Health bosses are fiddling while the NHS burns

What planet is Amanda Pritchard on? Writing in the Daily Telegraph, the head of the health service in England outlined new guidance on menopause which could see up to 260,000 female members of staff working from home or taking on lighter duties. NHS workers who are “silently suffering” should not be expected to “grin and bear it”, said Ms Pritchard.

Wait a minute. Can you think of any other group closely associated with the NHS who are “silently suffering” and should not be expected to “grin and bear it”. A group on which the chief executive of NHS England might reasonably be expected to be focusing her attention? Perhaps Ms Pritchard momentarily forgot the 7.1 million patients on waiting lists. That almost unfathomable number of men, women and children sadly have no choice but to grin and bear it as they struggle to get an operation that will give them back a quality of life which Ms Pritchard considers to be a basic right of her own workforce.

I was livid when I saw the front-page headline: “Menopausal NHS staff can work from home.” Maybe I was so cross because, almost daily now, I am hearing awful stories from readers who cannot work, or sometimes even walk, because it’s impossible to access a public service that each year gobbles down £150 billion of our taxes. Then burps, and asks for more.

While Hannah was emailing me on Wednesday to say her two-year-old son is struggling to breathe and swallow food but is only offered a telephone appointment in the near future with an ENT consultant (estimated wait for tonsillectomy: 2.5 years), the boss of the NHS was babbling enthusiastically about fans and cooler uniforms for workers experiencing hot flushes!

Honestly, what sublime obliviousness to the pain and distress of her own customers could have led Ms Pritchard to suddenly highlight this one issue? And at a time when the NHS is in meltdown with a staffing crisis. In the Registered Nursing staff group alone, the June figures showed there was a vacancy rate of 11.8 per cent, or 46,828. We know that maternity units are often dangerously understaffed with terrible consequences for babies and mums. Now is hardly the moment to tell a quarter of a million of your workers that they can do fewer hours or not come in at all.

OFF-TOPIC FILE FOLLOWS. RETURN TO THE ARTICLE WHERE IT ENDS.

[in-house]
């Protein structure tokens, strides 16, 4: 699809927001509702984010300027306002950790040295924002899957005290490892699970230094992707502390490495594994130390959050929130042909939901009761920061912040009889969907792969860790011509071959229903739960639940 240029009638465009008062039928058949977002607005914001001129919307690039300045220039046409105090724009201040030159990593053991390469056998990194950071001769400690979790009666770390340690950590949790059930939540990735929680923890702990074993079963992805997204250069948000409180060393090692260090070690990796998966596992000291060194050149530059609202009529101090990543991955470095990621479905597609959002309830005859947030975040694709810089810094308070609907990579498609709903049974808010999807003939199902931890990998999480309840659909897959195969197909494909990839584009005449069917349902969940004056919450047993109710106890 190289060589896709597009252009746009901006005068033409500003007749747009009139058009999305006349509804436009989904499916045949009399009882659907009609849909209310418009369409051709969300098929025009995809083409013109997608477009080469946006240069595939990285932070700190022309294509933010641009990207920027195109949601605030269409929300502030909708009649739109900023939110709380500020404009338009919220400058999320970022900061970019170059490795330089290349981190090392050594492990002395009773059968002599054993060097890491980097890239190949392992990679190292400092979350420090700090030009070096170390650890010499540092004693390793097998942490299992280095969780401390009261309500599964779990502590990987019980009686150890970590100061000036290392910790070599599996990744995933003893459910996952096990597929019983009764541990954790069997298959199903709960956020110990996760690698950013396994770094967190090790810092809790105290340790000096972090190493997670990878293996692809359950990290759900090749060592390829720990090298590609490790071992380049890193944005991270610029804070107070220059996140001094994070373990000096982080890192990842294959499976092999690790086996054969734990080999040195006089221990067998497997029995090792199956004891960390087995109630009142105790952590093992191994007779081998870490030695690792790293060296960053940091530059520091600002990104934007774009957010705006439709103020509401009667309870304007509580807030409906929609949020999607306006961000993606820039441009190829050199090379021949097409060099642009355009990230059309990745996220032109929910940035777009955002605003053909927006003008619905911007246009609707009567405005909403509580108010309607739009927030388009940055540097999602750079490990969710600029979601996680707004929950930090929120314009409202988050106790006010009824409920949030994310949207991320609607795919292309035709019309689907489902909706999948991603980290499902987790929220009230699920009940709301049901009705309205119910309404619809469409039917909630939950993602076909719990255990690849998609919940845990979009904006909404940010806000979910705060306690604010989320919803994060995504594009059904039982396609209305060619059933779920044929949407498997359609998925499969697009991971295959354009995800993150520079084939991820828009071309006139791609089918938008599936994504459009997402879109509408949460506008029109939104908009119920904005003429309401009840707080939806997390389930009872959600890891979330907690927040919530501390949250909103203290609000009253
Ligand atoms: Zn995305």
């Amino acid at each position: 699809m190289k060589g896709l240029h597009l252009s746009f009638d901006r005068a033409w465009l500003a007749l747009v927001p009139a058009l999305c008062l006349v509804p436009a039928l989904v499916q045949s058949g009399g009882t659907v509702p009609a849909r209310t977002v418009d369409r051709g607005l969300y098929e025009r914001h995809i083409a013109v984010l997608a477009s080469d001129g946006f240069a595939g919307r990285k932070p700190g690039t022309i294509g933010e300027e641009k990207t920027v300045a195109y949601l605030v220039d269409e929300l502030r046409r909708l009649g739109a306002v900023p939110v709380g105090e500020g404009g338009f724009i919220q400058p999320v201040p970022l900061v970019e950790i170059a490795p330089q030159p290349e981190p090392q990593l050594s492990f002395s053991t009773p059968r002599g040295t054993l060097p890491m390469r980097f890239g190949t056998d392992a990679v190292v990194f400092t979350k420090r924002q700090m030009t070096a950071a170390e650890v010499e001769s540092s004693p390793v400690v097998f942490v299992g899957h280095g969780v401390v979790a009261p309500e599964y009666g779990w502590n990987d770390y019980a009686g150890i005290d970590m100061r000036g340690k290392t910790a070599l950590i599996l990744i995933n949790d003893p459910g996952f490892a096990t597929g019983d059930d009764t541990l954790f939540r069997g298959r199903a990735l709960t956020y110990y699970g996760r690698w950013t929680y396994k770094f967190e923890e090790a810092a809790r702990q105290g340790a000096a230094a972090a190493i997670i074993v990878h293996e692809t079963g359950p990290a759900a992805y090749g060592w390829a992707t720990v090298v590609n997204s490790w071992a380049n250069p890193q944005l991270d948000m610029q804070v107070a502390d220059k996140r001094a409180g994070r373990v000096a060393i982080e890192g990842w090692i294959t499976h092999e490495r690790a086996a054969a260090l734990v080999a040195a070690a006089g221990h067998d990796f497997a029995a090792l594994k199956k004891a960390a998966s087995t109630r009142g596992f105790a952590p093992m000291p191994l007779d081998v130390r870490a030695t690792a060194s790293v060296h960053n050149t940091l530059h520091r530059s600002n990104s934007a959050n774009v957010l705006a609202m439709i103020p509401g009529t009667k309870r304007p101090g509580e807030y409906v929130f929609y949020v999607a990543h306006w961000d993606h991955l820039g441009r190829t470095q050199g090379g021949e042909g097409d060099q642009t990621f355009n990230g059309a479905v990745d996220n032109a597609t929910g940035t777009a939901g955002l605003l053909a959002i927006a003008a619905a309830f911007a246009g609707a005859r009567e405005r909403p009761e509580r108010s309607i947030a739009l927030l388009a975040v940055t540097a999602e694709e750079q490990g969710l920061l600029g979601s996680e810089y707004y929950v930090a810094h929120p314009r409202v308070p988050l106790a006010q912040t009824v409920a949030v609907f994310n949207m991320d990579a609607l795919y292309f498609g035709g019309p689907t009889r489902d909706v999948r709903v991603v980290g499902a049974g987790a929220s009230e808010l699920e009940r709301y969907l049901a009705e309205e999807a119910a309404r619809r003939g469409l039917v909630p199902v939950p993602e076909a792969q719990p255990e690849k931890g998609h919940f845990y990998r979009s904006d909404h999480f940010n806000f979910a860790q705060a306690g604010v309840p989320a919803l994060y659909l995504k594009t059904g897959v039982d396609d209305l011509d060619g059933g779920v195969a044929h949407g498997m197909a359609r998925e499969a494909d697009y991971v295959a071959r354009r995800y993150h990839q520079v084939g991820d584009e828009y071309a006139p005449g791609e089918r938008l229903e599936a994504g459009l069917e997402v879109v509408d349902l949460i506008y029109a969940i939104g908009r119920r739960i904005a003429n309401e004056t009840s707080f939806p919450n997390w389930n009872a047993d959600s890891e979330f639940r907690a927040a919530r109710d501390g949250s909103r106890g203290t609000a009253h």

Don’t get me wrong. I am a devout champion of that heroically multi-tasking yet sorely undervalued creature, the middle-aged woman. My 2017 novel, How Hard Can It Be, was the first work of fiction to feature a heroine who is very explicitly dealing with the difficulties of menopause while struggling to remain relevant in the workplace.

What my grandmother called “The Change” comes with an extensive menu of midlife mortifications. In addition to the infamous hot flushes, Mister Google lists irregular periods, heavier periods, flooding, irritability, trouble sleeping (with or without night sweats), crashing fatigue and loss of libido, which might, just possibly, have something to do with your – oh, joy!– dry vagina. You may also experience “disturbing memory lapses”. Basically, you become like the fish who forgets what she knows every 10 seconds in that Pixar film*. What’s it called? The name will come back to you. I promise it will come back, just not when you need it to. It may take hours, or even days. When you’re menopausal, the tip of the tongue becomes a very crowded place.

I’m delighted if my novel helped to bust a taboo that used to make women feel embarrassed and alone. So why did Ms Pritchard’s announcement upset me? Because it came in a week that saw dreadful headlines about a record increase in cancer deaths (because of so much of the NHS disgracefully being shut to non-Covid patients during lockdown). Because we were told that long waits for ambulances and operations could last “years and years”. Because one in five NHS trusts just received a “red” baby death rating.

Because the head of NHS England tried to deflect attention from all of that devastating news for patients (who pay her £255,000 salary) by writing about good news for her menopausal staff. Because most of us think toddlers with enlarged tonsils who struggle to breathe should be a higher priority for the health service than the hot flushes of nurses. If Ms Pritchard doesn’t realise that, she should resign.

* Finding Dory – I told you it would come back, eventually.

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